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There's A Lot To Like About Cerner's (NASDAQ:CERN) Upcoming US$0.18 Dividend

Simply Wall St
·4 mins read

Regular readers will know that we love our dividends at Simply Wall St, which is why it's exciting to see Cerner Corporation (NASDAQ:CERN) is about to trade ex-dividend in the next 4 days. Ex-dividend means that investors that purchase the stock on or after the 24th of September will not receive this dividend, which will be paid on the 13th of October.

Cerner's next dividend payment will be US$0.18 per share, on the back of last year when the company paid a total of US$0.72 to shareholders. Looking at the last 12 months of distributions, Cerner has a trailing yield of approximately 1.0% on its current stock price of $69.85. If you buy this business for its dividend, you should have an idea of whether Cerner's dividend is reliable and sustainable. That's why we should always check whether the dividend payments appear sustainable, and if the company is growing.

View our latest analysis for Cerner

If a company pays out more in dividends than it earned, then the dividend might become unsustainable - hardly an ideal situation. Cerner paid out a comfortable 43% of its profit last year. A useful secondary check can be to evaluate whether Cerner generated enough free cash flow to afford its dividend. Thankfully its dividend payments took up just 34% of the free cash flow it generated, which is a comfortable payout ratio.

It's positive to see that Cerner's dividend is covered by both profits and cash flow, since this is generally a sign that the dividend is sustainable, and a lower payout ratio usually suggests a greater margin of safety before the dividend gets cut.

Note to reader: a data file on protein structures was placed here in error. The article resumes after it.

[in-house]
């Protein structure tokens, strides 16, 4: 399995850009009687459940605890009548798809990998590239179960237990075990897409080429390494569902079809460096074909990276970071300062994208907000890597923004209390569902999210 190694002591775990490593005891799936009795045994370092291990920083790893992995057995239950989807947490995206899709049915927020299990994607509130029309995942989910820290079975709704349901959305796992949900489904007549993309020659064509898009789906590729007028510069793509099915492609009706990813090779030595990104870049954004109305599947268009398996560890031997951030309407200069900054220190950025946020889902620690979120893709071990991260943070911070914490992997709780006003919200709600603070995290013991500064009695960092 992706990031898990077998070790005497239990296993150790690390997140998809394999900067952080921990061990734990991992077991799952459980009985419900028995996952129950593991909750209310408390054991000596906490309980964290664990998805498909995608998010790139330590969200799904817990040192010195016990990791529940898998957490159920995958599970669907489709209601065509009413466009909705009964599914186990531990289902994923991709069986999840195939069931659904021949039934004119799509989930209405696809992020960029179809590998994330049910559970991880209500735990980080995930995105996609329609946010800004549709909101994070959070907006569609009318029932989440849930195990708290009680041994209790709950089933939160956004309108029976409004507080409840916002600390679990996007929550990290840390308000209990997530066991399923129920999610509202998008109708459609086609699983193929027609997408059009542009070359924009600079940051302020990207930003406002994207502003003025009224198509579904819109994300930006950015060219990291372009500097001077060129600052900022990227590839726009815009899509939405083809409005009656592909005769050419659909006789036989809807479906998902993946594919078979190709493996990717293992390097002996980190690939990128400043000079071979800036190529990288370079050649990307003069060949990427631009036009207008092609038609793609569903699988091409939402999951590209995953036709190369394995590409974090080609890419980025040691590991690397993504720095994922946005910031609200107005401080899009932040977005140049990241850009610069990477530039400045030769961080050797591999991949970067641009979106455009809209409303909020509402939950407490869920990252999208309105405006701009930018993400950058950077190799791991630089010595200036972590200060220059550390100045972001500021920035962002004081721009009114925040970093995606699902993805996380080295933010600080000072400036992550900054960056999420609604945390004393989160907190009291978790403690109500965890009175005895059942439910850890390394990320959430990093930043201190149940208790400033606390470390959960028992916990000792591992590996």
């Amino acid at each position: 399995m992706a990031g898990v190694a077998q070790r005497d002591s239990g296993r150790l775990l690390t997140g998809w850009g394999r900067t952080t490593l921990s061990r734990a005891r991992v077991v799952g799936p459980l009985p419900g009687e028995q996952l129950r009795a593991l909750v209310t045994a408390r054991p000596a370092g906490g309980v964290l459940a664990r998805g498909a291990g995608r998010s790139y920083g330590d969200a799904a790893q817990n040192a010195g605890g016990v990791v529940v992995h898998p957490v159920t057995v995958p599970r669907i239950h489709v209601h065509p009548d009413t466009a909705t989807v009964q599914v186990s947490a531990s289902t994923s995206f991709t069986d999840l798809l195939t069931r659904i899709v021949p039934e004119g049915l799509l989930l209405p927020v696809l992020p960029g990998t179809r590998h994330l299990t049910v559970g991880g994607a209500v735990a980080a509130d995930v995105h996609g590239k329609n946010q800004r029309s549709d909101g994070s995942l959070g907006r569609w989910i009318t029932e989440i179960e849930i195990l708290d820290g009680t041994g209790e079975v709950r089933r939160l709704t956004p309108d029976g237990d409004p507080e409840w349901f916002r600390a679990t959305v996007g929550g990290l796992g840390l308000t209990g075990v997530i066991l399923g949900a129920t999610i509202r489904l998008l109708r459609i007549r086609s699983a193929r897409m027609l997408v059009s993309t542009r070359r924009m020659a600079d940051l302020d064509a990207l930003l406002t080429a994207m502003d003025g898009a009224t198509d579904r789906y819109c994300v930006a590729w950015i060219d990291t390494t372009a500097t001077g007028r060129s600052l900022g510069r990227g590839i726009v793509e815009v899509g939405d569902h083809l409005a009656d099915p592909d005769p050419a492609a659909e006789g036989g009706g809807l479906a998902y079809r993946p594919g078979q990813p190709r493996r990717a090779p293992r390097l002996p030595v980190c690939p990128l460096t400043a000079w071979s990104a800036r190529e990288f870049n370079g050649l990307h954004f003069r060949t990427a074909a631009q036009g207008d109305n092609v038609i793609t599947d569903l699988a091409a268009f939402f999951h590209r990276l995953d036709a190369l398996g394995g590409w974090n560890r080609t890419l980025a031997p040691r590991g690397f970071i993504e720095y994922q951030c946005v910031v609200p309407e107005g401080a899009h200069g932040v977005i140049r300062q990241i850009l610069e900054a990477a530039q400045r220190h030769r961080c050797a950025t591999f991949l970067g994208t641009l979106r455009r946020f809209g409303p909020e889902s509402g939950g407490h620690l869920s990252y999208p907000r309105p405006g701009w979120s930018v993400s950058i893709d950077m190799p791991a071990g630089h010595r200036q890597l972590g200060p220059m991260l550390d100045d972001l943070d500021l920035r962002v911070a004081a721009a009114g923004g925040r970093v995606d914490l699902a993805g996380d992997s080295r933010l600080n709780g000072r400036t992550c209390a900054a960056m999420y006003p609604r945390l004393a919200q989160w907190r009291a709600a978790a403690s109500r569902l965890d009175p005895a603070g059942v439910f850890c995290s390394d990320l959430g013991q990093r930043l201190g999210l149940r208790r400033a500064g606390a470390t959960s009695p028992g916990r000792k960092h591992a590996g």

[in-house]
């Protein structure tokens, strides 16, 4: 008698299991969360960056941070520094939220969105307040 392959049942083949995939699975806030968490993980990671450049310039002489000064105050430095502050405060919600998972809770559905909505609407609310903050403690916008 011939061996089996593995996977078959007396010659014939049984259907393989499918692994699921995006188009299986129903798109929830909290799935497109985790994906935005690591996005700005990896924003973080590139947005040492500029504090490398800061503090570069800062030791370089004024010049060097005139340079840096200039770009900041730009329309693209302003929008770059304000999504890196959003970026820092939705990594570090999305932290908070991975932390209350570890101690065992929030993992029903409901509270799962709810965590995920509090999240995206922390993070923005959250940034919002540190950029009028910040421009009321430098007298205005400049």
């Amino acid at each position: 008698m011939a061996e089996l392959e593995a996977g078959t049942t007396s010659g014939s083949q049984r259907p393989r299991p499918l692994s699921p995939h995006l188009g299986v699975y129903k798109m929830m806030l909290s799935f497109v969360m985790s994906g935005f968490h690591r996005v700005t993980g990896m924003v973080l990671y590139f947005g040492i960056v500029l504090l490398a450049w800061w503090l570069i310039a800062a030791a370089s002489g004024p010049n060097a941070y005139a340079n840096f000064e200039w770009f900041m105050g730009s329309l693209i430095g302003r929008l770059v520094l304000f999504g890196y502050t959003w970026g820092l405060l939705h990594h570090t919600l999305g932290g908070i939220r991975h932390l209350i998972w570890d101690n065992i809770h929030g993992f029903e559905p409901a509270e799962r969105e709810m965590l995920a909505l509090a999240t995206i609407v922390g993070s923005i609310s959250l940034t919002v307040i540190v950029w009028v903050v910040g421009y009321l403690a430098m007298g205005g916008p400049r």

Click here to see the company's payout ratio, plus analyst estimates of its future dividends.

historic-dividend
historic-dividend

Have Earnings And Dividends Been Growing?

Stocks with flat earnings can still be attractive dividend payers, but it is important to be more conservative with your approach and demand a greater margin for safety when it comes to dividend sustainability. If earnings decline and the company is forced to cut its dividend, investors could watch the value of their investment go up in smoke. It's not encouraging to see that Cerner's earnings are effectively flat over the past five years. Better than seeing them fall off a cliff, for sure, but the best dividend stocks grow their earnings meaningfully over the long run. Recent growth has not been impressive. Yet there are several ways to grow the dividend, and one of them is simply that the company may choose to pay out more of its earnings as dividends.

Unfortunately Cerner has only been paying a dividend for a year or so, so there's not much of a history to draw insight from.

Final Takeaway

Should investors buy Cerner for the upcoming dividend? The company has barely grown earnings per share over this time, but at least it's paying out a decently low percentage of its earnings and cashflow as dividends. This could suggest management is reinvesting in future growth opportunities. We would prefer to see earnings growing faster, but the best dividend stocks over the long term typically combine strong earnings per share growth with a low payout ratio, and Cerner is halfway there. There's a lot to like about Cerner, and we would prioritise taking a closer look at it.

So while Cerner looks good from a dividend perspective, it's always worthwhile being up to date with the risks involved in this stock. For example, we've found 1 warning sign for Cerner that we recommend you consider before investing in the business.

We wouldn't recommend just buying the first dividend stock you see, though. Here's a list of interesting dividend stocks with a greater than 2% yield and an upcoming dividend.

This article by Simply Wall St is general in nature. It does not constitute a recommendation to buy or sell any stock, and does not take account of your objectives, or your financial situation. We aim to bring you long-term focused analysis driven by fundamental data. Note that our analysis may not factor in the latest price-sensitive company announcements or qualitative material. Simply Wall St has no position in any stocks mentioned.

Have feedback on this article? Concerned about the content? Get in touch with us directly. Alternatively, email editorial-team@simplywallst.com.